Letter from the editor: Letting go of a season


Welcome to April: the time of the semester when the weather is finally warm enough to enjoy and everyone is far too busy running around to enjoy it.

The seasons have shifted from winter to spring. When they shift from spring to summer, some pretty drastic changes will take place — the most obvious being graduation for some of us.

With change and goodbyes on the horizon, it’s very tempting to look at the future with a combination of overexcitement and trepidation. Yet both, if extended too far, can lead us to err.

I’d like to propose that we approach changes of season in life the way we do changes of season in weather. Each has its time and place, and each must make way for the next when its run is complete.

This winter, I was anxiously waiting for spring like almost never before. It seemed as if the snow would never stop and the barrenness would continue forever. Yet it wasn’t until I actually took the time to contemplate the beauty of the wild and cold winter that I knew I was ready for it to end. The season necessitated my acknowledgement of its excellence before I could move to the next one.

And yet how often do we cling to winter even when spring is present in full force? How often do we cling to the bitterness and darkness of the past when the sunshine is waiting outside to warm us?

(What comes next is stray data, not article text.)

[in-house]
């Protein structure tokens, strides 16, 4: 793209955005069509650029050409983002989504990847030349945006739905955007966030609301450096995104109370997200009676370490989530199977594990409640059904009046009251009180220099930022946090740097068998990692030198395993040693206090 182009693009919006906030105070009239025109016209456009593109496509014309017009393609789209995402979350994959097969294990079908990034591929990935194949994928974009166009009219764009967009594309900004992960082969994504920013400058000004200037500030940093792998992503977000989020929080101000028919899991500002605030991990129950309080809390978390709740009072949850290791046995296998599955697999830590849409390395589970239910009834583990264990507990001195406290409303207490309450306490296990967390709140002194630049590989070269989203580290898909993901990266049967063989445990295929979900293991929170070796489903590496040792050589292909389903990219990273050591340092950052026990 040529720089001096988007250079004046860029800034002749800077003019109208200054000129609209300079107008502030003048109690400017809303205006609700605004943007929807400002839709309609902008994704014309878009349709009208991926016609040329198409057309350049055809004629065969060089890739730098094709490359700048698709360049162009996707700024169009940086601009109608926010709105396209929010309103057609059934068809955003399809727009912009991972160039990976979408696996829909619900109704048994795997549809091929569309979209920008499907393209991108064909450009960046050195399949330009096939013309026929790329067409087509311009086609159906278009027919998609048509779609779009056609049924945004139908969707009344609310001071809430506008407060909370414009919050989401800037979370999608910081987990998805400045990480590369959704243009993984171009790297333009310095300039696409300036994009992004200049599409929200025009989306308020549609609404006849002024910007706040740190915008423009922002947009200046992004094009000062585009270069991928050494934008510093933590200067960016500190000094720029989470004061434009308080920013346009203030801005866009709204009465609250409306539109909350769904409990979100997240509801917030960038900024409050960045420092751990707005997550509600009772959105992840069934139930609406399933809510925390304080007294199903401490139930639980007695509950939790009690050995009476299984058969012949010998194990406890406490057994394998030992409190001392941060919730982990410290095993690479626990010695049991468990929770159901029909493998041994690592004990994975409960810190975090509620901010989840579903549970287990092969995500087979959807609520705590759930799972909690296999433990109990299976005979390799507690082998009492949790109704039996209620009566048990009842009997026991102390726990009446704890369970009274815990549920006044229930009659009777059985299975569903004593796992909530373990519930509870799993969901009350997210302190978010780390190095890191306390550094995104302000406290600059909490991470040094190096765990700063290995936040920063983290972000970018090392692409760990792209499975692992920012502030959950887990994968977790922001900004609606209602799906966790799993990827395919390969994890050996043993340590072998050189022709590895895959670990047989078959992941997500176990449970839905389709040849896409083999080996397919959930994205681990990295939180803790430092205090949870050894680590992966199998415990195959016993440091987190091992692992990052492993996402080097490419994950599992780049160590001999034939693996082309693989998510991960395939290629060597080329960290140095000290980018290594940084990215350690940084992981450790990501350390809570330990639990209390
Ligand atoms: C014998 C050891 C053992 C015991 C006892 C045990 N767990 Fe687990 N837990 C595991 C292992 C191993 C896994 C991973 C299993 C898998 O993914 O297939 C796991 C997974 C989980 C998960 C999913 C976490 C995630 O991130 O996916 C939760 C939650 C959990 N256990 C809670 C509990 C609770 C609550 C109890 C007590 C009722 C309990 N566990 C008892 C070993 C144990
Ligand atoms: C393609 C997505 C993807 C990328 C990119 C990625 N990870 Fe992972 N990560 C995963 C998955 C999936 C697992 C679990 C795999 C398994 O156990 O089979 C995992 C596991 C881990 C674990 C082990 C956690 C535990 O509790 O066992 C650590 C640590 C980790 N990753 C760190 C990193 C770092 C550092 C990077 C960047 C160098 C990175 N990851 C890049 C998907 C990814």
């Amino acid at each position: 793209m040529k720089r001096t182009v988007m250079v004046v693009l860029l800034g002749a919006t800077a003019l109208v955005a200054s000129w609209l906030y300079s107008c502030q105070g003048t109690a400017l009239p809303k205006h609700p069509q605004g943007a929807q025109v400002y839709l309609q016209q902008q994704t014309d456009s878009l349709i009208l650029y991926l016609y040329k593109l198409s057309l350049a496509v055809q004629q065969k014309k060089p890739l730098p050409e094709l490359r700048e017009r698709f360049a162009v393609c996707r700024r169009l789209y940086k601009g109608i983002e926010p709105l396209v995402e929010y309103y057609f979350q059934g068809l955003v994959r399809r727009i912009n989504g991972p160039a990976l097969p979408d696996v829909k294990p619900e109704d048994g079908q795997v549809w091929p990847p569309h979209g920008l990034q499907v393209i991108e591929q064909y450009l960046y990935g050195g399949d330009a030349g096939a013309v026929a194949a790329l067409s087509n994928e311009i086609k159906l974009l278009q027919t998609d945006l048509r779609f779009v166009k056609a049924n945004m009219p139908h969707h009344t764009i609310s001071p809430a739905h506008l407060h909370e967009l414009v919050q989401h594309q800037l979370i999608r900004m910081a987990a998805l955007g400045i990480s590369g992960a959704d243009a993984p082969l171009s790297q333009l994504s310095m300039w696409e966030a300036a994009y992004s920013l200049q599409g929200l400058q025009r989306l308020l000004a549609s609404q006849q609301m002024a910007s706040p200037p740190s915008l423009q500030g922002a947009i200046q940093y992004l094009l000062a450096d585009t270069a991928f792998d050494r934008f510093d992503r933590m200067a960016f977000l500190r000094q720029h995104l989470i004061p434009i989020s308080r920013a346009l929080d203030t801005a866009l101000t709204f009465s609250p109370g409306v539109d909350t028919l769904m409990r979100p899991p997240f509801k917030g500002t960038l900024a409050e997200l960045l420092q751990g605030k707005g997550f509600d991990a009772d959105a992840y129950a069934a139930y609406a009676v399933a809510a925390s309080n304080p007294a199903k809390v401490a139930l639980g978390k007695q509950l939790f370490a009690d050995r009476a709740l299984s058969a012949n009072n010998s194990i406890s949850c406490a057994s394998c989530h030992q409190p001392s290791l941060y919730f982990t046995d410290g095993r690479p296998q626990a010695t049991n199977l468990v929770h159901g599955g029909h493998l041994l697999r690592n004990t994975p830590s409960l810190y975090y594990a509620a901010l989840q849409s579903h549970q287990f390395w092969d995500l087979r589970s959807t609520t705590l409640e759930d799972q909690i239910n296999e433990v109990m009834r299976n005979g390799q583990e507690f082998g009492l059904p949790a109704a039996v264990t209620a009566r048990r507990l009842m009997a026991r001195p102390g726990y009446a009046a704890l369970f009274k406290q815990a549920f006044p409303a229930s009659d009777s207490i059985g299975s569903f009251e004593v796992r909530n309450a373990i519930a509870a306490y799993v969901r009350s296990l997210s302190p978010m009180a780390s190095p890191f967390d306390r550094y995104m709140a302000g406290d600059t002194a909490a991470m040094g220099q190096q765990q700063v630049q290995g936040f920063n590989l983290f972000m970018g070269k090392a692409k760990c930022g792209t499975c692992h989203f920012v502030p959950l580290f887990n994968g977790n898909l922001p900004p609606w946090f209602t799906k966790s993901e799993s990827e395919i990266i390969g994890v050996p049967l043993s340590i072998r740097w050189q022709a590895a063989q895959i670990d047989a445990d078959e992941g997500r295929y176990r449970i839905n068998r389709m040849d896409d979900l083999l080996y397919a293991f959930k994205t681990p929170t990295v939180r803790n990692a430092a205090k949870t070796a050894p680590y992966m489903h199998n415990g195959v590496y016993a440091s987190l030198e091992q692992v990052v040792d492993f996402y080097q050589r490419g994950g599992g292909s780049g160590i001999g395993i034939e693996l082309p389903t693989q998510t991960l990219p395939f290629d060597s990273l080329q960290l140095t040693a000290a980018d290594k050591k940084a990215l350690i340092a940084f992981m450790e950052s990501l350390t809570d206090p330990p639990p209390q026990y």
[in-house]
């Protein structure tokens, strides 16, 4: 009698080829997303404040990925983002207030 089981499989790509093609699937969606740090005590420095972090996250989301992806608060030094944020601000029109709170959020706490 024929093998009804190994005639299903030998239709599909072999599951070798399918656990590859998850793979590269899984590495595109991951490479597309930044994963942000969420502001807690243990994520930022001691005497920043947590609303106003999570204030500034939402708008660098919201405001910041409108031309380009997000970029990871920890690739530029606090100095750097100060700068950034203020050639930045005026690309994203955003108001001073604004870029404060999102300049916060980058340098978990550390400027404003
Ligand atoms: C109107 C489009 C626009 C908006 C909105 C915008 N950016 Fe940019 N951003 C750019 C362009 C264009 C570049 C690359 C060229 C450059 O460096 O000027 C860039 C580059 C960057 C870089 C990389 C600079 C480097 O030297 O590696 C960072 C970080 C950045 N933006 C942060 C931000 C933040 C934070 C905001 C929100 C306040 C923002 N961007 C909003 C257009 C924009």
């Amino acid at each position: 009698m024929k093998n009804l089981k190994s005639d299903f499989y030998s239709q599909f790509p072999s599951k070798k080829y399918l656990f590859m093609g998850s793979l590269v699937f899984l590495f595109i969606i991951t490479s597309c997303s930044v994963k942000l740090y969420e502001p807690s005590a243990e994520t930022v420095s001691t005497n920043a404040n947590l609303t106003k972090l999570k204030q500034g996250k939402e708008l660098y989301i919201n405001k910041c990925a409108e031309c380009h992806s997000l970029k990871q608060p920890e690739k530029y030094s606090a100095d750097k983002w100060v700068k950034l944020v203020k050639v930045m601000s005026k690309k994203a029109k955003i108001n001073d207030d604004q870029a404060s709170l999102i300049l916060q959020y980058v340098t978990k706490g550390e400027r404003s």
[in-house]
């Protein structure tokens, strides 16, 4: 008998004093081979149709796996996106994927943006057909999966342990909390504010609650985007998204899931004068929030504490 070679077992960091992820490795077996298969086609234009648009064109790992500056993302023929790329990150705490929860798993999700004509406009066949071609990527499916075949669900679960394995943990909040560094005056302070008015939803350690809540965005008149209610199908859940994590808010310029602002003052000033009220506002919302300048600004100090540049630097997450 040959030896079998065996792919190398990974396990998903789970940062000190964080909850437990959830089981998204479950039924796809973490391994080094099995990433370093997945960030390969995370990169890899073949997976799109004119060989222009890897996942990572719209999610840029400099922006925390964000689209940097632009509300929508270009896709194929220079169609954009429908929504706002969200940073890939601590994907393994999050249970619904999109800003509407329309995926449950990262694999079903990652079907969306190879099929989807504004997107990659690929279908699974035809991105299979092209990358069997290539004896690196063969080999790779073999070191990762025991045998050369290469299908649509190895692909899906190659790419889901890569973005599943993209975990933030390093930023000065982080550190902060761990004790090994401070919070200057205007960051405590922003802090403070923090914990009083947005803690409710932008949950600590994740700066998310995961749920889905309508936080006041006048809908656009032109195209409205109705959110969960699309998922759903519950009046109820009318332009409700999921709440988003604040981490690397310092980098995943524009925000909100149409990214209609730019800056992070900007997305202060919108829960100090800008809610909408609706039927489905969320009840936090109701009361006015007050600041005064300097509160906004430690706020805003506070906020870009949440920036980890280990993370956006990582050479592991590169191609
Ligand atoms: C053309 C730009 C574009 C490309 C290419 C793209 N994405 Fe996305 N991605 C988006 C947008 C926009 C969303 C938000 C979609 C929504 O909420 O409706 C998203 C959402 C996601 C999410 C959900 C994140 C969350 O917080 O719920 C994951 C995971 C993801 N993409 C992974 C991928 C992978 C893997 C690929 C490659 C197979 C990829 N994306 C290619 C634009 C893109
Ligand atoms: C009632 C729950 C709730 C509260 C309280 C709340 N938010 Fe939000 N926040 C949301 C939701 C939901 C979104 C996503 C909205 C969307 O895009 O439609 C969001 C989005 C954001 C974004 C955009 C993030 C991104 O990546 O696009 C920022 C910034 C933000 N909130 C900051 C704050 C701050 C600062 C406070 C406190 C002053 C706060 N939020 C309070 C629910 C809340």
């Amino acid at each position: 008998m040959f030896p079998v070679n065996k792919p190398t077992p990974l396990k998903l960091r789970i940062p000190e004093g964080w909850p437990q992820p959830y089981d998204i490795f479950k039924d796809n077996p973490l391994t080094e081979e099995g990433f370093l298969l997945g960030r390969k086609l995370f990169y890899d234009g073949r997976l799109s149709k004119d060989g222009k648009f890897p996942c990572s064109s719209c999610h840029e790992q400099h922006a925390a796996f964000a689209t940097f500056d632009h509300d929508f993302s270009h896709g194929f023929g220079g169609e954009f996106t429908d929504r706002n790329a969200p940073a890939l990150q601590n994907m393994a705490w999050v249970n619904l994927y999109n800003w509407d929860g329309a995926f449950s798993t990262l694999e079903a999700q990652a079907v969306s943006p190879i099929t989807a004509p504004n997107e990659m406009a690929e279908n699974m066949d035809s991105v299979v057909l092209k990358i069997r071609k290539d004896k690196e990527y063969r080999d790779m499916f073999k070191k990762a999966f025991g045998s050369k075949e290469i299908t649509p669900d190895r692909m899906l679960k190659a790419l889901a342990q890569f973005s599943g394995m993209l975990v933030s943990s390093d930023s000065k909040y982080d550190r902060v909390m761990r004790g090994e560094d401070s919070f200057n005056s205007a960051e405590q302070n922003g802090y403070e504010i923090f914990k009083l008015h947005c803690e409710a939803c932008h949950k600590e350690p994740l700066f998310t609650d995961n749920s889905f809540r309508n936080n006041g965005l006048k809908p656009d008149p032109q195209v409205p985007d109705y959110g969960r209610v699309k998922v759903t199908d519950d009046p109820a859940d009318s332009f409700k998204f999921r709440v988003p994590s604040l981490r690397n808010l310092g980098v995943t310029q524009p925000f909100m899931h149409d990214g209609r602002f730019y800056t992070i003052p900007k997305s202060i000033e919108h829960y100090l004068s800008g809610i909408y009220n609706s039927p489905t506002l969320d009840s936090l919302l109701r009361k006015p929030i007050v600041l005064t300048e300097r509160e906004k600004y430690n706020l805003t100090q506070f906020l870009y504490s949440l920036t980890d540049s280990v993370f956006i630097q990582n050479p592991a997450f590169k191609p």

We often do this with seasons of our lives. We don’t appreciate them while they’re in the present, and then once they’re gone, we cling to the memory as if that can be brought back to life.

As cliché as this sounds, it’s in letting go of the season we’ve come to love that it retains its sweetness. We get nostalgia over the time we’ve shared with certain groups of people in specific settings, and we wish we could revisit those moments. Yet because they’re in the past, they seem brighter than they probably were in the present when we were experiencing them.

We ought to carry enough reverence for the past that we can let it remain there rather than disrespecting both it and the present by making them one.

I know I definitely can’t claim to have mastered the art of falling in love with the present. Yet there certainly have been key moments where I have stopped and seen the fruit from the past in the present and am profoundly grateful to be where I am now rather than where I was a few years ago.

Sometimes our hearts ache for those moments we’ll never have again, whether in certain places or with certain groups of people. Even if you gathered the same people into the same place again years later, it could never be the same.

However, hope remains in the truth that the friendships we’ve made along the way and the lessons we’ve learned will stay with us. New seasons do not eliminate the old — they build upon them and reconfigure them. The melting snow and winter rain bring about new life for the spring to bloom.

We are called to strive toward a balance of all three times: reverence for the past, contentment in the present and peace regarding the future. When we’re overexcited for the future, we’re unable to recognize the beauty in the present. When we’re fearful of the future, we discount the incredible steps we’ve made in the past.

Let’s live the seasons of our lives like we live the seasons of the weather.